Kids Losing Interest in Baseball

July 3, 2001 -- Once upon a time in America, children and baseball were inseparable companions. Major League ballplayers were their heroes, and it was awfully hard to drag a child away from a summer evening game to go to bed.

It was that way for almost a century. … Until the 1990s, and the emergence of "extreme" sports like skateboarding and mountain biking, newly popular sports like soccer — and the virtual sport of video games.

Over the last decade, the companies that make baseballs, bats and gloves have seen their sales plummet. A study by the Sporting Goods Manufacturers Association found that overall baseball participation dropped by 3 million players in the last 10 years.

"We're losing the casual baseball player, the sandlot player," said Tom Cove, the association's vice president of government relations.

Although Little League numbers are at a record high and most baseball parks are busy, the association found an alarming 28 percent drop in children's interest in the sport since 1987.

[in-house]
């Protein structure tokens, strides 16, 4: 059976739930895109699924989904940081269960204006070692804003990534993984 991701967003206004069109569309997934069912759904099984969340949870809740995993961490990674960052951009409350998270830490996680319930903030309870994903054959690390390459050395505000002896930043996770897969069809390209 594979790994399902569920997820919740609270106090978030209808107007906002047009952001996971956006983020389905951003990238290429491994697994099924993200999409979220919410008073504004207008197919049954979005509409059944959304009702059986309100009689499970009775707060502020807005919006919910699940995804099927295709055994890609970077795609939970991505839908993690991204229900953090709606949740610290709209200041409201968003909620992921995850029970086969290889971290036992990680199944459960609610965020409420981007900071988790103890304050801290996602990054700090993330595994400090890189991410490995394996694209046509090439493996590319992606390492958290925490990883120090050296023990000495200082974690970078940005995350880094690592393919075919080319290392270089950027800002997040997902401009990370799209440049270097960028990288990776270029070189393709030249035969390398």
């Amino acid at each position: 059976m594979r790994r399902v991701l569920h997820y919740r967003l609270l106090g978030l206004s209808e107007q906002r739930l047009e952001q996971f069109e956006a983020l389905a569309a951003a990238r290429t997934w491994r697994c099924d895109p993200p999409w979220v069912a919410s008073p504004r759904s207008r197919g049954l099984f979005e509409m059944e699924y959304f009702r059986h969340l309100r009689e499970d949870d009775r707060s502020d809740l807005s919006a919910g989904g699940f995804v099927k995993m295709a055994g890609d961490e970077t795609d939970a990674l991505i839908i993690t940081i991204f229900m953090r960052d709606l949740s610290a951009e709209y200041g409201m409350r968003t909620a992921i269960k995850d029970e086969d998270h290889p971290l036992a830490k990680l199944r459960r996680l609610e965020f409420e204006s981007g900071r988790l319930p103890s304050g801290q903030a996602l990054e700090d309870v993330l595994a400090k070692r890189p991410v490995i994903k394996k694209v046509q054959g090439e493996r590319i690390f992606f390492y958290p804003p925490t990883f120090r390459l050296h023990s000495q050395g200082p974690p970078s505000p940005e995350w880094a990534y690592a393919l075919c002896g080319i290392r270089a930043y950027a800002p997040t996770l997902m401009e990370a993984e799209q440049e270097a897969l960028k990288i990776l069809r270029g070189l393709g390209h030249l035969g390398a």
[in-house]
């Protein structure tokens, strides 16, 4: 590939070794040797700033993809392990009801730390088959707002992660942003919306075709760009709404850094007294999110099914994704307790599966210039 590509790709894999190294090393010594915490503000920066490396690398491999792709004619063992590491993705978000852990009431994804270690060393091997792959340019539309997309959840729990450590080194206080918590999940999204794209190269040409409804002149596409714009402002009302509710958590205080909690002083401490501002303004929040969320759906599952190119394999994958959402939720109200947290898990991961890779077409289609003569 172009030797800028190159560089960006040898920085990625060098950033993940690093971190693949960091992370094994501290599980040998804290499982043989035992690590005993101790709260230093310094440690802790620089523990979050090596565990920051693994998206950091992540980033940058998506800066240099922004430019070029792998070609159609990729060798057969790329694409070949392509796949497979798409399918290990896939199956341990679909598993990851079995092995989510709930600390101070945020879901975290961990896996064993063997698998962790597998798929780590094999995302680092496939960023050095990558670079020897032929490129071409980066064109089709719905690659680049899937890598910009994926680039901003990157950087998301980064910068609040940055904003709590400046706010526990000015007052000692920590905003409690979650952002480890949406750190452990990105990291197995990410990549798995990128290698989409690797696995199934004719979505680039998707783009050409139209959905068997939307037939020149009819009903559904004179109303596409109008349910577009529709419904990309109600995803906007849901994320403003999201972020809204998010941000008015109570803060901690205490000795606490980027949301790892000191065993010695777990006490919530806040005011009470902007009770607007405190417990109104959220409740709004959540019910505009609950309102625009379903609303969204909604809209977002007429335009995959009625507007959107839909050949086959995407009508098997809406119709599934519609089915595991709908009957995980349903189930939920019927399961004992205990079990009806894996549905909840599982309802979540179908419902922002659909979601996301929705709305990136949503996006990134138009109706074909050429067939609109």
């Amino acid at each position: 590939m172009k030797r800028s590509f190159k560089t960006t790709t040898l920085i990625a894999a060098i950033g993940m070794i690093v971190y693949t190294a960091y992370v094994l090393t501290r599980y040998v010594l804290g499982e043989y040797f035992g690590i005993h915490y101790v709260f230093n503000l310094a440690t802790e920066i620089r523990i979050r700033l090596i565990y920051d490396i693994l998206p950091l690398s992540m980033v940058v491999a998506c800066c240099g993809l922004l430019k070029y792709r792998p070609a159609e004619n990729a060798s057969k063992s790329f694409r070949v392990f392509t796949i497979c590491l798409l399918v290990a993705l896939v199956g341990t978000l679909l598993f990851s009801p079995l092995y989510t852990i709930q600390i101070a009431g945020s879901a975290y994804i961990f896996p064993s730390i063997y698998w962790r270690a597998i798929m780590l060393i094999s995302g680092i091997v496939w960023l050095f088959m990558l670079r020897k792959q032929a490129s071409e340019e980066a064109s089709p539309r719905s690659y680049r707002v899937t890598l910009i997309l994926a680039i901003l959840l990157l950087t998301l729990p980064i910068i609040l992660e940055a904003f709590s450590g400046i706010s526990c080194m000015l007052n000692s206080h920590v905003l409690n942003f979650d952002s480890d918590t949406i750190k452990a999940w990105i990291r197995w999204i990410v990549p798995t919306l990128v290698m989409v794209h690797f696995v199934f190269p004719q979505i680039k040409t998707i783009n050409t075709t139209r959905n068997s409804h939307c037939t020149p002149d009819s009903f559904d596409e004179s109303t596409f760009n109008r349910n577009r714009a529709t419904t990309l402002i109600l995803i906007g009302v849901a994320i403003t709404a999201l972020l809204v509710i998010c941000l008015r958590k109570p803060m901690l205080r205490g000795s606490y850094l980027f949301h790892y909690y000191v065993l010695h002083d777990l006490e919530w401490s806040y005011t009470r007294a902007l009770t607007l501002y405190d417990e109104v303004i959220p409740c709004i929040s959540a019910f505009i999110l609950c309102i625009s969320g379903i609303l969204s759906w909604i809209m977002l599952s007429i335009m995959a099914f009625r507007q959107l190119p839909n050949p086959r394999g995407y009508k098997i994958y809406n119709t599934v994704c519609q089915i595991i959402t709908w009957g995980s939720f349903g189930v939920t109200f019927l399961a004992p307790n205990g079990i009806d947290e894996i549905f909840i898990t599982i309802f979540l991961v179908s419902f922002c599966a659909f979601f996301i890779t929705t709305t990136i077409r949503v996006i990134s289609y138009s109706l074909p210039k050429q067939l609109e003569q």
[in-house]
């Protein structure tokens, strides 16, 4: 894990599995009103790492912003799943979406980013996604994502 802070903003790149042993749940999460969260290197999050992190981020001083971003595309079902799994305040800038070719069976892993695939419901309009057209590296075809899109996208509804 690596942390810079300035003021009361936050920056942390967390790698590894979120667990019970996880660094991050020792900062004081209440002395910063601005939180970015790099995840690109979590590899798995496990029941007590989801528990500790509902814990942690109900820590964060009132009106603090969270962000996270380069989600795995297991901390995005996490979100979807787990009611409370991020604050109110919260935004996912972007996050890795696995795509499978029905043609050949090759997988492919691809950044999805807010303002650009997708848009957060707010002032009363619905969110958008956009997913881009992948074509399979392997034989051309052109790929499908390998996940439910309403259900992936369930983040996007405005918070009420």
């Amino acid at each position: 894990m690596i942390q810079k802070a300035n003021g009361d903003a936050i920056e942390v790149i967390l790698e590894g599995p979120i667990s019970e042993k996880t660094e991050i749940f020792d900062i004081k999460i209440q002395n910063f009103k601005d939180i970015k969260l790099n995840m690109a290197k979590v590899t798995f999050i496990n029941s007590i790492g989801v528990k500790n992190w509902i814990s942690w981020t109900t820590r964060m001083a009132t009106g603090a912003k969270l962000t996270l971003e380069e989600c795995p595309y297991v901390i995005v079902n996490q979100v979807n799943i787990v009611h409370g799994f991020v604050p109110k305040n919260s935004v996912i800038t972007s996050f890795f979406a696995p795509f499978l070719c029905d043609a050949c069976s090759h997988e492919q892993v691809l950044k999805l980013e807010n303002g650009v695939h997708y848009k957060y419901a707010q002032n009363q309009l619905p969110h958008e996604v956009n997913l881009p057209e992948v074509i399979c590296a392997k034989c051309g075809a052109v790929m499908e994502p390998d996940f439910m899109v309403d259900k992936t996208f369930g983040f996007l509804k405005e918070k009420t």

Some critics say today's players often don't connect with children. In the last five years, the number of viewers under 18 who watched the World Series has fallen by 30 percent.

In a bid to encourage a younger crowd, Comerica Park in Detroit sometimes admits children under 14 for free.

But some of them are out of touch. One young visitor, Drew Grissom, was a little confused at a recent Detroit Tigers game.

"It's exciting when Babe Ruth's up and he's, like, hitting a home run," Grissom said.

Babe Ruth? The Babe played his last game in 1935.

Taking Action

Major League baseball is trying to get back in children's good graces. It has set up little leagues in inner cities.

President Bush — the first president to have played Little League as a child — is trying to help. Last month he held a highly publicized T-ball game on the White House lawn.

Promoters of the sport are also trying to make it faster, to keep pace with children's other diversions. Communities that can afford them are replacing child pitchers with pitching machines that speed the game up and give the kids more hits.